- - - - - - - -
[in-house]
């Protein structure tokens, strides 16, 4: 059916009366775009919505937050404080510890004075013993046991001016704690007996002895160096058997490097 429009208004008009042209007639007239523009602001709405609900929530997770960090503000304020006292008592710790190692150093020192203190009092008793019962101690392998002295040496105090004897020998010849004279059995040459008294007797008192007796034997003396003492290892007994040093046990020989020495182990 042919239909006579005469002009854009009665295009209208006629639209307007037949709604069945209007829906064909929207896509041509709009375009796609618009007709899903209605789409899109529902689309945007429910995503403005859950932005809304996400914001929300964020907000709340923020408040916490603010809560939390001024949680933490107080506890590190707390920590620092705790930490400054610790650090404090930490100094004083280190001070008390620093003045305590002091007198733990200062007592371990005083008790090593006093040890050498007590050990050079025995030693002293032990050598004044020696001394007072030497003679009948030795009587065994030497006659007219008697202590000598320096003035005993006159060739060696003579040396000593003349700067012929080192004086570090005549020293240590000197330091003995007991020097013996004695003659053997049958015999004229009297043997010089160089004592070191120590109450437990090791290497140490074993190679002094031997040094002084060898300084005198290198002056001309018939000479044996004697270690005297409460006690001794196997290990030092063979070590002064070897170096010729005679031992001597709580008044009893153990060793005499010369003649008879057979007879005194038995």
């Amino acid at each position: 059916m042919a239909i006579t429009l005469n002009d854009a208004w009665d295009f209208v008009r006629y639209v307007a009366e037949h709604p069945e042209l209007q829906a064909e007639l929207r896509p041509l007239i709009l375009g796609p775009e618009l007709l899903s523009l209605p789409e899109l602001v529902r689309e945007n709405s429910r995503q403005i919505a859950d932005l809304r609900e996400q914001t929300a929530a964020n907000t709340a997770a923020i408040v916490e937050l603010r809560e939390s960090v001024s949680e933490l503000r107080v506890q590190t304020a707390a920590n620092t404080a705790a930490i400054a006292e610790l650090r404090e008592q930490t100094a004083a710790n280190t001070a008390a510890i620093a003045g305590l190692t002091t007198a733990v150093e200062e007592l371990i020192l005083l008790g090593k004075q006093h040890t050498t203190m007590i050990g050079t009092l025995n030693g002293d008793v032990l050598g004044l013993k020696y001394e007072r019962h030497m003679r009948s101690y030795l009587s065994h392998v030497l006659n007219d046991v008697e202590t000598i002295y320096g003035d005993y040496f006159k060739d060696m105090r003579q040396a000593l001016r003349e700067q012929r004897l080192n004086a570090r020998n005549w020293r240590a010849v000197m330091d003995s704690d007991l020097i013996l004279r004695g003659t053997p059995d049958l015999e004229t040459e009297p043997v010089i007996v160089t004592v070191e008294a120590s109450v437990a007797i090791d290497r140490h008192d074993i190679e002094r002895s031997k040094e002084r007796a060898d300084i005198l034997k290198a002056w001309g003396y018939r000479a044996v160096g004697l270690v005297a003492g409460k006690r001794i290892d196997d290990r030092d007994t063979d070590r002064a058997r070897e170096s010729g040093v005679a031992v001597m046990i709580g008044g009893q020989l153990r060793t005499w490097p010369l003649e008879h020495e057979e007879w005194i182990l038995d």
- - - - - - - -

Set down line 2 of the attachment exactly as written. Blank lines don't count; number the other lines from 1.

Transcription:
């Protein structure tokens, strides 16, 4: 059916009366775009919505937050404080510890004075013993046991001016704690007996002895160096058997490097 429009208004008009042209007639007239523009602001709405609900929530997770960090503000304020006292008592710790190692150093020192203190009092008793019962101690392998002295040496105090004897020998010849004279059995040459008294007797008192007796034997003396003492290892007994040093046990020989020495182990 042919239909006579005469002009854009009665295009209208006629639209307007037949709604069945209007829906064909929207896509041509709009375009796609618009007709899903209605789409899109529902689309945007429910995503403005859950932005809304996400914001929300964020907000709340923020408040916490603010809560939390001024949680933490107080506890590190707390920590620092705790930490400054610790650090404090930490100094004083280190001070008390620093003045305590002091007198733990200062007592371990005083008790090593006093040890050498007590050990050079025995030693002293032990050598004044020696001394007072030497003679009948030795009587065994030497006659007219008697202590000598320096003035005993006159060739060696003579040396000593003349700067012929080192004086570090005549020293240590000197330091003995007991020097013996004695003659053997049958015999004229009297043997010089160089004592070191120590109450437990090791290497140490074993190679002094031997040094002084060898300084005198290198002056001309018939000479044996004697270690005297409460006690001794196997290990030092063979070590002064070897170096010729005679031992001597709580008044009893153990060793005499010369003649008879057979007879005194038995």